Now that the Island Health Plan has received a green light from officials on Beacon Hill, leaders of this grassroots affordable insurance program must turn their attention home - enlisting doctors and Island business owners to sign on to this experimental project.

"We all want this to work. Now is the time for all the players to translate their words into action," said Tad Crawford, chairman of the Dukes County Health Council.

Their work is cut out for them, Island Health Plan executive director Cynthia Mitchell says. But the biggest hurdle, she believes, is behind them.

"At this point, there is no reason why this wouldn't work," said Mrs. Mitchell, referring to the passage of the legislation which makes available millions of dollars in state subsidy needed to make the insurance affordable.

The Island Health Plan specifically targets uninsured Islanders earning less than 400 per cent of federal poverty level, about $75,000 for a family of four. Employers must enroll in order for their employees to qualify. The program is ideal, Mrs. Mitchell said, for self-employed Islanders.

No Island physician or medical facility has yet signed a formal contract with Neighborhood Health Plan (NHP), the Boston-based health maintenance organization partnering with Island Health Plan to provide private insurance to Islanders of low and modest incomes. But five primary care providers, the hospital and Martha's Vineyard Community Services are behind the program at least in principle.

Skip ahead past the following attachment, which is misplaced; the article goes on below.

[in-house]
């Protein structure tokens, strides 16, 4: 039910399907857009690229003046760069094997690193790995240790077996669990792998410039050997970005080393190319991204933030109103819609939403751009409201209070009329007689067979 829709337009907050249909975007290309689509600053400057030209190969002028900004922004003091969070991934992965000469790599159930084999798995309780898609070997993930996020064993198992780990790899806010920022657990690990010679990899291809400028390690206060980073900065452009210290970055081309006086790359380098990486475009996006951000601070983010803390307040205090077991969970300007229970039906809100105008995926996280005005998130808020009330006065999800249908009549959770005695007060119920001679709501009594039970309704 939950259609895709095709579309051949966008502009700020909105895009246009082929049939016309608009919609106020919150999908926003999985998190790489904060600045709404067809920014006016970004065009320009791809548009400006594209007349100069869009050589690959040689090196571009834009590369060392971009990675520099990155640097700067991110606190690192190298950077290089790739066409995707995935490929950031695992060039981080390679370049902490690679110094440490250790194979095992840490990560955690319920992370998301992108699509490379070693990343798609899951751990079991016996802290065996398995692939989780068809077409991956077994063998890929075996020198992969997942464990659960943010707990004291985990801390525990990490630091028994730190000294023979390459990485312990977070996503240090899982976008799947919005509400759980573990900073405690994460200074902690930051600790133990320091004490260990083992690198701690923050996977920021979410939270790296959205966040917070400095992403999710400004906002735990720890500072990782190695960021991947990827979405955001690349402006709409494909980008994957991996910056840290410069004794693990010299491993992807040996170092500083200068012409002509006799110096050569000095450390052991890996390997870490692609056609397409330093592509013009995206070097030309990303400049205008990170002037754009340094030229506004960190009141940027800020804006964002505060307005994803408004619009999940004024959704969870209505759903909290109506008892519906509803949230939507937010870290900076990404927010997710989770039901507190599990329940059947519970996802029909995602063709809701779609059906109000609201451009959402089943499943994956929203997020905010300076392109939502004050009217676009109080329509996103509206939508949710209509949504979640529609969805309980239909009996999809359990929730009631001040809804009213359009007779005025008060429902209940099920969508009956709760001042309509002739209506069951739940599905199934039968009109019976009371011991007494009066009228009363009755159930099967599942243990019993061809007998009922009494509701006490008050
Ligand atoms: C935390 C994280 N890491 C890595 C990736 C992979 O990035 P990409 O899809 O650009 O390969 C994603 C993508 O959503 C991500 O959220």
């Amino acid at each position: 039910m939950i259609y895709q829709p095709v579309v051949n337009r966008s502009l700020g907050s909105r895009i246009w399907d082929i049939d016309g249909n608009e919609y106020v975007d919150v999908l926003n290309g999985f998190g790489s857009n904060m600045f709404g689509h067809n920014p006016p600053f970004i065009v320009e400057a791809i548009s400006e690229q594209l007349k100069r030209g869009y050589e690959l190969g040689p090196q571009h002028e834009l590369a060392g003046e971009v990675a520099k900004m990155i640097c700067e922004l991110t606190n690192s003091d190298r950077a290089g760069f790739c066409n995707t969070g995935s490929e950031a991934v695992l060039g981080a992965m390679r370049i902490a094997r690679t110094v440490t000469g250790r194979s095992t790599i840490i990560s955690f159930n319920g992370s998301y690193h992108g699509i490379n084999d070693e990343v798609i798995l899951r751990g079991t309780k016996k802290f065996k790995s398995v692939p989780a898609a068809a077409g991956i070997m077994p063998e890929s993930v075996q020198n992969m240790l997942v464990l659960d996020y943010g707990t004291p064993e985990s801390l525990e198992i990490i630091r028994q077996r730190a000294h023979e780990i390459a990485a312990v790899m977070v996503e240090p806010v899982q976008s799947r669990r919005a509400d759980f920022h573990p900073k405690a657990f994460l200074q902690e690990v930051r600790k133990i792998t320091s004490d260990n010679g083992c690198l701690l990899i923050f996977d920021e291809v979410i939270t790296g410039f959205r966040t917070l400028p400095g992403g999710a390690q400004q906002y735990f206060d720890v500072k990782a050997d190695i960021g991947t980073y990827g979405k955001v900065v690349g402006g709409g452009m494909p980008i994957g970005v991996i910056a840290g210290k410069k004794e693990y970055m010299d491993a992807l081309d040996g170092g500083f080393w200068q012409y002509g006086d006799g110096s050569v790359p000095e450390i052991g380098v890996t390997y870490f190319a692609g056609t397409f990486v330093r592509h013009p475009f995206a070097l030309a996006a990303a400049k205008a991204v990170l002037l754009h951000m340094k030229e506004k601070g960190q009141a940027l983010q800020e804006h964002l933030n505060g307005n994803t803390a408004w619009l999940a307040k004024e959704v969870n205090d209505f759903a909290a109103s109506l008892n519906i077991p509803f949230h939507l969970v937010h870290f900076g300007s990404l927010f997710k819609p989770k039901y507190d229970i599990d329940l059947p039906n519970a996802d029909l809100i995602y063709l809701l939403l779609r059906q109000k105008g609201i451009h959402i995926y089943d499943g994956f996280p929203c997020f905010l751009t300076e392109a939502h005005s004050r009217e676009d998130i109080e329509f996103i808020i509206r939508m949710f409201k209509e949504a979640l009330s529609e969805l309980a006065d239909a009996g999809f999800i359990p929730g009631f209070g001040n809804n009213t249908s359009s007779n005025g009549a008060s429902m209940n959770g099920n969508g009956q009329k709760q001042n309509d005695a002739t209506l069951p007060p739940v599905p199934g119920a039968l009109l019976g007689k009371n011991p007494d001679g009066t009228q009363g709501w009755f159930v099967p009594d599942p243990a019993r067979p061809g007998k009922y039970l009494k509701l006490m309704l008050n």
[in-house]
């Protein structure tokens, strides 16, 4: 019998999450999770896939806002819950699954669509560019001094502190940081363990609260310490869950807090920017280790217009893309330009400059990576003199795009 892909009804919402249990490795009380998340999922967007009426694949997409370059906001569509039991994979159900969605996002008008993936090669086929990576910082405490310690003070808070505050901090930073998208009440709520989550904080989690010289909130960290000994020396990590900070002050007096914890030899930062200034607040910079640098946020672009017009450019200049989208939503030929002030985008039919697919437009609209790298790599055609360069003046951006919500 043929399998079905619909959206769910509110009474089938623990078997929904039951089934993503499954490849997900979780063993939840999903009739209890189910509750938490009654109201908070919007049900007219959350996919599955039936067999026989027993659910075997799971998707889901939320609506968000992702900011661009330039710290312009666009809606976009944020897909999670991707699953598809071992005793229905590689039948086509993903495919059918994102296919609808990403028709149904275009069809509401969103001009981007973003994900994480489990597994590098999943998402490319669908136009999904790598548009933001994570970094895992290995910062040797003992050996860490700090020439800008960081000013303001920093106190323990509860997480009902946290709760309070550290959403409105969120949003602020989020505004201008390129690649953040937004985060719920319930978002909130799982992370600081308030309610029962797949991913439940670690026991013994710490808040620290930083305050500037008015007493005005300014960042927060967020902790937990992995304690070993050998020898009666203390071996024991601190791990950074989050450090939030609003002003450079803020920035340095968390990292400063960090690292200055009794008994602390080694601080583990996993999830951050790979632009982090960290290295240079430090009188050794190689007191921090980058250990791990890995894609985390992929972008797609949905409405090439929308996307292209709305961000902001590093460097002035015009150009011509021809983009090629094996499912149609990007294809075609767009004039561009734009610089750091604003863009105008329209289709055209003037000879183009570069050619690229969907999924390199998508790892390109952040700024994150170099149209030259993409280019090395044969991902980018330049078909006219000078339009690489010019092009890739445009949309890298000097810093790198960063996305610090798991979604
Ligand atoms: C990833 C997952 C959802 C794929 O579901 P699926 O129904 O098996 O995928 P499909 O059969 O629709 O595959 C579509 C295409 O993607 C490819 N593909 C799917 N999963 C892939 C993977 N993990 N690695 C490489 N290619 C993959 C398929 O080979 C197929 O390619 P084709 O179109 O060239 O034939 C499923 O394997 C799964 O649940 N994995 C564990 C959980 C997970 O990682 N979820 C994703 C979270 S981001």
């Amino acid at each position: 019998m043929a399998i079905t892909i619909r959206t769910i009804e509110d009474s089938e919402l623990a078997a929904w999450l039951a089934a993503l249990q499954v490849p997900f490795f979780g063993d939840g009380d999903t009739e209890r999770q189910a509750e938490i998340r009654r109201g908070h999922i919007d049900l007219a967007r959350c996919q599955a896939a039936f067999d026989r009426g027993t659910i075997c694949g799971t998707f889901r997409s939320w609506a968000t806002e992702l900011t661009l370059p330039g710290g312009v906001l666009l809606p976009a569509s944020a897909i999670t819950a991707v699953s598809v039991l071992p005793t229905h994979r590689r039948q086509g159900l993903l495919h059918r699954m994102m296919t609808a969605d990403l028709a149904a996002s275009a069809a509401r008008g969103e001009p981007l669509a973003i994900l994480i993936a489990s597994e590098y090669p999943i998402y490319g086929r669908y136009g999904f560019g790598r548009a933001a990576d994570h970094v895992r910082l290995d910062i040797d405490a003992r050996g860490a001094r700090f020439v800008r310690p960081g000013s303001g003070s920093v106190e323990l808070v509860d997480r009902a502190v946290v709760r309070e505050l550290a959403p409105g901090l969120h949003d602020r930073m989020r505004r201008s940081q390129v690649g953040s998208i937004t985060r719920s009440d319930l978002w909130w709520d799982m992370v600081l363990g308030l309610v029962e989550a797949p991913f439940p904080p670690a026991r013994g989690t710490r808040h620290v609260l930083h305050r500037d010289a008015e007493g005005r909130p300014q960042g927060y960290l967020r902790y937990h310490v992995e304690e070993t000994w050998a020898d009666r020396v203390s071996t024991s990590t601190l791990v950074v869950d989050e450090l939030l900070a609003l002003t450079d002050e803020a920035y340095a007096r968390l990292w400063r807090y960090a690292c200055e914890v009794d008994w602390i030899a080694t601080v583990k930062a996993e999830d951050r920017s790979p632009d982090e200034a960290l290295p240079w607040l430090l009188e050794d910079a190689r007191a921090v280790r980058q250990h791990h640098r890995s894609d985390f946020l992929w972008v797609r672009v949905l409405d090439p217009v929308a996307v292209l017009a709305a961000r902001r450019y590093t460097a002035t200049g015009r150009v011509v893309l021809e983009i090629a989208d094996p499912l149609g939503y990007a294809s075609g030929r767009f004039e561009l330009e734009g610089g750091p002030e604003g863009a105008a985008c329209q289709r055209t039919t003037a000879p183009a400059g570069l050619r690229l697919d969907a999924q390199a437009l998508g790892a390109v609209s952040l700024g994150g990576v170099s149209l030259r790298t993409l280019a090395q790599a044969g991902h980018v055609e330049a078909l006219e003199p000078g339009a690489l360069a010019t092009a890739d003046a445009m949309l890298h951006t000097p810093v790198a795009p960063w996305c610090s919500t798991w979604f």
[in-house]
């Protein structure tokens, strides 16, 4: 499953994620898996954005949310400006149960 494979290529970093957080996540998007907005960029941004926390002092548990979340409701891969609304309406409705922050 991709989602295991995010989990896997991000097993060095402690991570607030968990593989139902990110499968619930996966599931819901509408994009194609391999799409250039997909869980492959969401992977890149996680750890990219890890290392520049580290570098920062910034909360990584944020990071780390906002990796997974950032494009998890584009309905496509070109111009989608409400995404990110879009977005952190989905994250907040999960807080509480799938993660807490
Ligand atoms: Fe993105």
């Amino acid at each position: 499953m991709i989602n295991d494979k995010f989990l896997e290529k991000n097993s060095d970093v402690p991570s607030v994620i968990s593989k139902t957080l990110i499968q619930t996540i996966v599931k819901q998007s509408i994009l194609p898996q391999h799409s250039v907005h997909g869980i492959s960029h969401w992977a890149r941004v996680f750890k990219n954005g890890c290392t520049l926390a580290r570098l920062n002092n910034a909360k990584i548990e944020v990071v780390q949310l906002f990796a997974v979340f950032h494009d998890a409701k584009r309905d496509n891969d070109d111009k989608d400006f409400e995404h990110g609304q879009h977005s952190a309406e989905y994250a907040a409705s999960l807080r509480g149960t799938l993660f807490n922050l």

"The idea of Island Health Plan is a good thing conceptually. If we can do our part and make that come together for the Island, we will," said Timothy Walsh, Martha's Vineyard Hospital chief executive officer. "It's quite an accomplishment what Cindy [Mitchell] has done, and we want to live up to our end of the bargain."

Mrs. Mitchell now must finalize contracts with these providers and institutions.

"While we were waiting for the legislation to pass, frankly, doctors didn't want to spend the head time thinking about a contract [with Neighborhood Health Plan]," Mrs. Mitchell said.

Mr. Walsh agreed: "Now that we are past that hurdle, everyone is willing to dig in."

Dr. Michael Jacobs, who runs a walk-in clinic offering primary care to many Islanders, said he is interested and willing to contract with NHP. But he said he is uncertain whether or not he will be allowed to participate, because physicians at his clinic have no hospital admitting privileges.

"It may turn out that I'm not eligible," said Dr. Jacobs. "I wouldn't want to be excluded if [the IHP] becomes an integral part of the Island health care system."

The Island Health Plan proposes to make market rate insurance affordable for lower income Islanders currently without insurance. The affordability relies on state subsidies in addition to a sliding-scale copay system. Doctors said they are willing to accept reduced copays from the lowest income participants. Copays would range from $5 to $25, depending on the income of the participant.

Without these subsidies, monthly premiums are about $800 for a family plan and $300 for an individual participant.

The legislation approved last week enables Vineyarders earning less than 300 per cent of federal poverty level - $55,200 for a family of four - to receive subsidies. Employers who participate will also receive subsidies toward their share of premium costs for lower income employees.

Nearly 20 per cent of Islanders did not have health insurance, double the rate of the state's uninsured population, members of the Dukes County Health Council found nearly four years ago. For most of these 3,000 residents - particularly the self-employed Islanders and small businessmen - cost was the barrier. More than half of year-round residents earn less than 400 per cent of the poverty level, about $36,000 for a single person.